Carnival in Panama (¨Carnavales¨ in Spanish) consists of the four days preceding the Catholic season of Lent, a tradition originally celebrated by Roman Catholic societies that has now become a party for all races and religions. To this very day, neighborhoods spend this pre-Lenten long weekend competing in crowning queens through a series of parties, parades, floats and festive music. Panama has made Carnival its own through proudly showcasing the culture and tradition that people wait the year to see and participate.
As in other Latin American countries, Carnival has become a very popular activity in Panama, attracting visitors from all over the world, who come less for the religious themes and more for the festive environment in bars, restaurants and lounges all over the country. Some sources claim Panama’s Carnival to be the the second biggest festival in the world. Celebrated country-wide by locals, Carnival is a family-affair of national pride.
Beginning Friday night before Ash Wednesday, typically in March or April, most of the country starts to prepare for the festivities. Nearly every town and city in the republic has its own special version of Carnival. Drive on Panama City’s Cinta Costera to pass stages set up for live musical performances and streets cleaned and cleared for traditional floats with queens and princesses, along with nighttime fireworks. While some will stay in Panama City and their native towns (even Panama city’s suburbs have their own celebrations), most Panamanians and foreigners alike travel to the interior region of the country to Chitré and Las Tablas beginning Friday afternoon, leaving Panama City strangely vacant. Families and friends dine, rest and converse upon the 3+ hour ride to el interior, while generally the younger crowd heads out to enjoy the parades, music and traditional activities. ¨Pechugón¨ is Chitré’s midnight event that marks the start of Carnival. Large tanker trucks filled with water wet the crowd as they play music and hold contests, called ¨los culecos¨ or ¨la mojadera.¨ Fireworks and music play. The next four days are filled with daytime ¨culecos,¨ parades, music, food and fun, frequented by all-ages, but most especially by the younger crowd. Daytime events begin at noon.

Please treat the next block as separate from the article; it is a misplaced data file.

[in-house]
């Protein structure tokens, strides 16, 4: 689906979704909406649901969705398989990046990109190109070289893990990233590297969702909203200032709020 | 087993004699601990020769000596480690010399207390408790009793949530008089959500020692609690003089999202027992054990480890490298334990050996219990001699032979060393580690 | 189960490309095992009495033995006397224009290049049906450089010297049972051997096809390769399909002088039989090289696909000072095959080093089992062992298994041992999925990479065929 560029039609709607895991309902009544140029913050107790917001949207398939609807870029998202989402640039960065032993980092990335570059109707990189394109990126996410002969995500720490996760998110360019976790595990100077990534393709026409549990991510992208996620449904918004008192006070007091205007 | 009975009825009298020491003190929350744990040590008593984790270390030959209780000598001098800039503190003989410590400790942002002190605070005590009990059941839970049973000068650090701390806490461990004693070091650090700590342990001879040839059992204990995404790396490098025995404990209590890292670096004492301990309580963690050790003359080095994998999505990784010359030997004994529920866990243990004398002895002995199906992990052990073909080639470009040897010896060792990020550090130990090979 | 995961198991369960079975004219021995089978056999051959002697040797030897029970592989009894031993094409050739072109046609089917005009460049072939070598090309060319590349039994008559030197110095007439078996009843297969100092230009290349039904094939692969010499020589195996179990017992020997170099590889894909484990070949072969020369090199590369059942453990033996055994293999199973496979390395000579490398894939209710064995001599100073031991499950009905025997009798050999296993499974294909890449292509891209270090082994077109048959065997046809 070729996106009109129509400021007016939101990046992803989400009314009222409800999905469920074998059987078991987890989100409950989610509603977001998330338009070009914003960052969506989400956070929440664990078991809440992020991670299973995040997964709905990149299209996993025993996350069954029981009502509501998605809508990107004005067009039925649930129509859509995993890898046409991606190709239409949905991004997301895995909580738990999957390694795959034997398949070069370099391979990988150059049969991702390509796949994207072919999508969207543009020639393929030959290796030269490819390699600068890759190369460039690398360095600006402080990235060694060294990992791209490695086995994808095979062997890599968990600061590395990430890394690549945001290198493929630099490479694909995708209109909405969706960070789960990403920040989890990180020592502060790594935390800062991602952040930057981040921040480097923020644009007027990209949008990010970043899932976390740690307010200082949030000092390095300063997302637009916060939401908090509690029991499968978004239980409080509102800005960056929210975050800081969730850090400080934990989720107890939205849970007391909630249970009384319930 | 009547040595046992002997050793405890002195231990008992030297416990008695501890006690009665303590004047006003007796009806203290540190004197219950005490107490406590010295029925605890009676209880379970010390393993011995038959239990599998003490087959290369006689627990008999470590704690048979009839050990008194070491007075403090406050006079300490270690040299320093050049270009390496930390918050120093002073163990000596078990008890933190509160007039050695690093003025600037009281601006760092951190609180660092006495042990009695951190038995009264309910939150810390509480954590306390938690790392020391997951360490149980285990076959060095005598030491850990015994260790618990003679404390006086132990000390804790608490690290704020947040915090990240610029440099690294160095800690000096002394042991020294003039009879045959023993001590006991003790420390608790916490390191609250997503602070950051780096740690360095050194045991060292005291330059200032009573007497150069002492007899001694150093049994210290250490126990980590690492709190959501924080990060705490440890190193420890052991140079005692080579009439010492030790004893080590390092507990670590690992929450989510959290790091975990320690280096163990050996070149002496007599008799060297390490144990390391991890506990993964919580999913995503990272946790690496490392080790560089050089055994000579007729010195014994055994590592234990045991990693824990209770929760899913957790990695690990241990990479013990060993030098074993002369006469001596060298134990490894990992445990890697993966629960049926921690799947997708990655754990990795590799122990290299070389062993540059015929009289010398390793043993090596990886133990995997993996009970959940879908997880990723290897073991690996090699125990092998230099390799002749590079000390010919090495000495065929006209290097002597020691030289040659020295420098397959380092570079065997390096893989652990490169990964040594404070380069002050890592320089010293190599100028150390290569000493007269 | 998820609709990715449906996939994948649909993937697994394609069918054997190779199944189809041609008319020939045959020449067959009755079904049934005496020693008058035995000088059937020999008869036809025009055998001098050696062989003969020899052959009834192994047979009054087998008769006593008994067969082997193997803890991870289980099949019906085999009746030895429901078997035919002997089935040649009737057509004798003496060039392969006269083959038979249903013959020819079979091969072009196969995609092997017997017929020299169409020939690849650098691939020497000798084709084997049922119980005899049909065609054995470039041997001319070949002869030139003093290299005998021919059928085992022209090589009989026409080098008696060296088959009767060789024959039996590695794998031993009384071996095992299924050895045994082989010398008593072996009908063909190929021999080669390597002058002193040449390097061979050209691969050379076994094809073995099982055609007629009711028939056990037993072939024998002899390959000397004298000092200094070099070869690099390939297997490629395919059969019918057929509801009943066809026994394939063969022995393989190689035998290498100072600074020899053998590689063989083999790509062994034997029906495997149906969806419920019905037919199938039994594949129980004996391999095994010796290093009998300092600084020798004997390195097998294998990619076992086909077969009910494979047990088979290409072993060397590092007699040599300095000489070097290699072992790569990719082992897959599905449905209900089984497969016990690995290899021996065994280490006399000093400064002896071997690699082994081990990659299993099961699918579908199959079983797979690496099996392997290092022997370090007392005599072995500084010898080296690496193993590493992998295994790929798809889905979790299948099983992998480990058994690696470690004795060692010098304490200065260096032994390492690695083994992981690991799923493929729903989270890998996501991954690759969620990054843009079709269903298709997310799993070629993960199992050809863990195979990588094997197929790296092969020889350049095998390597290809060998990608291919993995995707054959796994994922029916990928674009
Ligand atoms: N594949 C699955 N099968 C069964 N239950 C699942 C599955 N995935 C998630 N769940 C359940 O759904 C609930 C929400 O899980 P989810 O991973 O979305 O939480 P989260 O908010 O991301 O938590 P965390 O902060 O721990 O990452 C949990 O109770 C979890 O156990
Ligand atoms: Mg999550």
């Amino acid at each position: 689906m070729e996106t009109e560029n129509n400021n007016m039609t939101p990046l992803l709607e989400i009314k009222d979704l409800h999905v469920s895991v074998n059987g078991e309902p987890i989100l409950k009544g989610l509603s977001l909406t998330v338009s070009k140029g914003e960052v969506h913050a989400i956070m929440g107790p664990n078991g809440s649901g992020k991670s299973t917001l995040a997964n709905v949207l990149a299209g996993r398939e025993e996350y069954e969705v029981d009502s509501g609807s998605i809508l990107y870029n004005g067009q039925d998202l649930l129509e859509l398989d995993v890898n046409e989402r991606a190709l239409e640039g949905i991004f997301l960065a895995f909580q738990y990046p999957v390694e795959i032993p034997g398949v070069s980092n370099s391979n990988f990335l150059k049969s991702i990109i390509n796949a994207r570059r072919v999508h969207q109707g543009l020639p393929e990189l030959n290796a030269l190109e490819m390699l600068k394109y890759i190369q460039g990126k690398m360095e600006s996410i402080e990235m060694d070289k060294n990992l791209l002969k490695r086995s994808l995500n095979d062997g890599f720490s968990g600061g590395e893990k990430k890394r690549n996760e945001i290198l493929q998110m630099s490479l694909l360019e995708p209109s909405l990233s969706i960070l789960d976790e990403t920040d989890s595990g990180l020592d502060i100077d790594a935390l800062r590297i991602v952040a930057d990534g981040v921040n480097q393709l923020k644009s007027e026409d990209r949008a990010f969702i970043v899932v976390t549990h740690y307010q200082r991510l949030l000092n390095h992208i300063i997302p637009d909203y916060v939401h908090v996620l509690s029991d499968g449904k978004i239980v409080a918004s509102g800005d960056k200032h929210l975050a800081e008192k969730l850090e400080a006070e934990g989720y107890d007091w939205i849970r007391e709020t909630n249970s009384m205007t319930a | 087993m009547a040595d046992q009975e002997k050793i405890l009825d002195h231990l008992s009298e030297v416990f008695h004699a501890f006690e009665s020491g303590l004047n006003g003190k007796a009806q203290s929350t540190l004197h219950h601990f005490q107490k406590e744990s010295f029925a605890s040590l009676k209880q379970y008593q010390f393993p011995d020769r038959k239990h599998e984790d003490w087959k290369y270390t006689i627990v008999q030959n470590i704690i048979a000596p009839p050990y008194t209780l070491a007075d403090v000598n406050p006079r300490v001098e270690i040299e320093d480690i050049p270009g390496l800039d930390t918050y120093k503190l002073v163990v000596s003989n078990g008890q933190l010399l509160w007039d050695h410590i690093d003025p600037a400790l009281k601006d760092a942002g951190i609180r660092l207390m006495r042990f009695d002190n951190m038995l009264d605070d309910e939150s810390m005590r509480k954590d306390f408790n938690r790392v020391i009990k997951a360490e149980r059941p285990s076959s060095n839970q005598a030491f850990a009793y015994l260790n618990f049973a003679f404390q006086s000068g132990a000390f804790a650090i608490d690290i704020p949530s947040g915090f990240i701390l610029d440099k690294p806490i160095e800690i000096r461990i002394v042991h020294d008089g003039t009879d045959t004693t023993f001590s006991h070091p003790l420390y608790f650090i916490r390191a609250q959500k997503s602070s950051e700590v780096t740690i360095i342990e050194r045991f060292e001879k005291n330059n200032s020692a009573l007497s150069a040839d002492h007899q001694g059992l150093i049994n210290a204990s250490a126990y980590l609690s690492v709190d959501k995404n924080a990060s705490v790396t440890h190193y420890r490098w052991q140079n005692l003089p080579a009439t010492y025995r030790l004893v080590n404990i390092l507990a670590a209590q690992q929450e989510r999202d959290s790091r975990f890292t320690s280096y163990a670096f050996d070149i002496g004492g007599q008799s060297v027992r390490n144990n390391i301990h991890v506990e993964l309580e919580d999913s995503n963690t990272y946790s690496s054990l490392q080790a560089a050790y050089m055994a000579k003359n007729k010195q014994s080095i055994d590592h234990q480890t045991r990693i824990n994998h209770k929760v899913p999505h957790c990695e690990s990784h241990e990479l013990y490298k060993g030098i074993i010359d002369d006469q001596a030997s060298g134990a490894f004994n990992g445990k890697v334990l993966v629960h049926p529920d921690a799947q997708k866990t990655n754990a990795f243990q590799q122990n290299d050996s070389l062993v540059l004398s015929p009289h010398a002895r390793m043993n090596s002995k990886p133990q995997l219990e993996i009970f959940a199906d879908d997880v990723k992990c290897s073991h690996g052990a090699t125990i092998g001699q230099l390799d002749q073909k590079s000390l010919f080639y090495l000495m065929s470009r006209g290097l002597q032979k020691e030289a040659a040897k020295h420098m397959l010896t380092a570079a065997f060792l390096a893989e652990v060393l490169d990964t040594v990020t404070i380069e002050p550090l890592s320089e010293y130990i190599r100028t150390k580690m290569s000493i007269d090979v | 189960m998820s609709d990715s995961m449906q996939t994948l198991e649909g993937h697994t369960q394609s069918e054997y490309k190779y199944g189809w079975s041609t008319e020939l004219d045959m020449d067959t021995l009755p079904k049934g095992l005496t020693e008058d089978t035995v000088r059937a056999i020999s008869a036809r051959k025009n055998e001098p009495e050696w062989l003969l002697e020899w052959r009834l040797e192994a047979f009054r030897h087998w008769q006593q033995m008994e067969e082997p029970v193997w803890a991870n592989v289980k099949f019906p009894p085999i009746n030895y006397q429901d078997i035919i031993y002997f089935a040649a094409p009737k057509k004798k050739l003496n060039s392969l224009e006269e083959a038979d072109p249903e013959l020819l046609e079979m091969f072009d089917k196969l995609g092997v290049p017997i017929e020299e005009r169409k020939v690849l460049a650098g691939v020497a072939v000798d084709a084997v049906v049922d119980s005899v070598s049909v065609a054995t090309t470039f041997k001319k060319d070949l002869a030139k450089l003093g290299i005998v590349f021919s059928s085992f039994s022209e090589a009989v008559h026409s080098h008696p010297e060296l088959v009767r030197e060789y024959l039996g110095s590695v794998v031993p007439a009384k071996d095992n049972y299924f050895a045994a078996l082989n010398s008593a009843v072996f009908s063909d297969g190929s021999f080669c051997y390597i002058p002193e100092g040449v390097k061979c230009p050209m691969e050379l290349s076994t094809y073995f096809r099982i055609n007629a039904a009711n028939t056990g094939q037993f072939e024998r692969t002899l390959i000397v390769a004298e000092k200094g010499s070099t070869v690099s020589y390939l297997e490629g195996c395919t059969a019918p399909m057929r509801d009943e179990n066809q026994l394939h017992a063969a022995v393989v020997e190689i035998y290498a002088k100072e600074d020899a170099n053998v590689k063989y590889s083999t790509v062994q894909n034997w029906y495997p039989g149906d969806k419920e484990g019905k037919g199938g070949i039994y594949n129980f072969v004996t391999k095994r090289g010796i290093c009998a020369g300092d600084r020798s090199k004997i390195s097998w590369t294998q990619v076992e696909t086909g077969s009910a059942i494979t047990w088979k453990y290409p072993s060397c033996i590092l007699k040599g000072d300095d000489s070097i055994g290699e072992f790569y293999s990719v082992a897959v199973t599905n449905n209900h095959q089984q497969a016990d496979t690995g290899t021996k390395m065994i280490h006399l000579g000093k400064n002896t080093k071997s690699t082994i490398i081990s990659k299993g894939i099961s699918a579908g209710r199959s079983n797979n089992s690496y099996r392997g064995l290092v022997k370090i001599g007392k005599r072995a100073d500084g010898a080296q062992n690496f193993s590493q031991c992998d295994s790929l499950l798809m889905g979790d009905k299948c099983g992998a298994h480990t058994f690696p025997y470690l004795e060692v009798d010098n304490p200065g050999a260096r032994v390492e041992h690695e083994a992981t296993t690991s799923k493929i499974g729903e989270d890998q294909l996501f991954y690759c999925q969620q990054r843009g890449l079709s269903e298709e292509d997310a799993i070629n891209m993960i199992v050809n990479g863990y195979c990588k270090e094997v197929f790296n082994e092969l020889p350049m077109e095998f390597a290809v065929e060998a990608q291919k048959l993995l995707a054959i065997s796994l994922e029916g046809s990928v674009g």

Many families take at least one of the days to enjoy the nearby beaches and national parks for part of Carnival weekend, and good food and relaxation is plentiful. Nighttime is reserved for families to participate in a competition between the two Carnival queens, who with their crew work the entire year on elaborate floats, catchy slogans and music to entice their followers. Fireworks, newscasters and live bands make the night memorable. Most teenagers and up frequent the open-air disco called PH or X-Zone after the fireworks conclude around midnight, which feature the best national reggaeton artists among other styles and lasts till dawn. Wednesday means a return for many to Panama City: good-byes to family and friends who remain outside the capital and strict attendance to Ash Wednesday mass. Many Panamanians take the five-day long weekend as a time as a vacation and enjoy their cultural celebrations, saving up money to participate in travel and entertainment.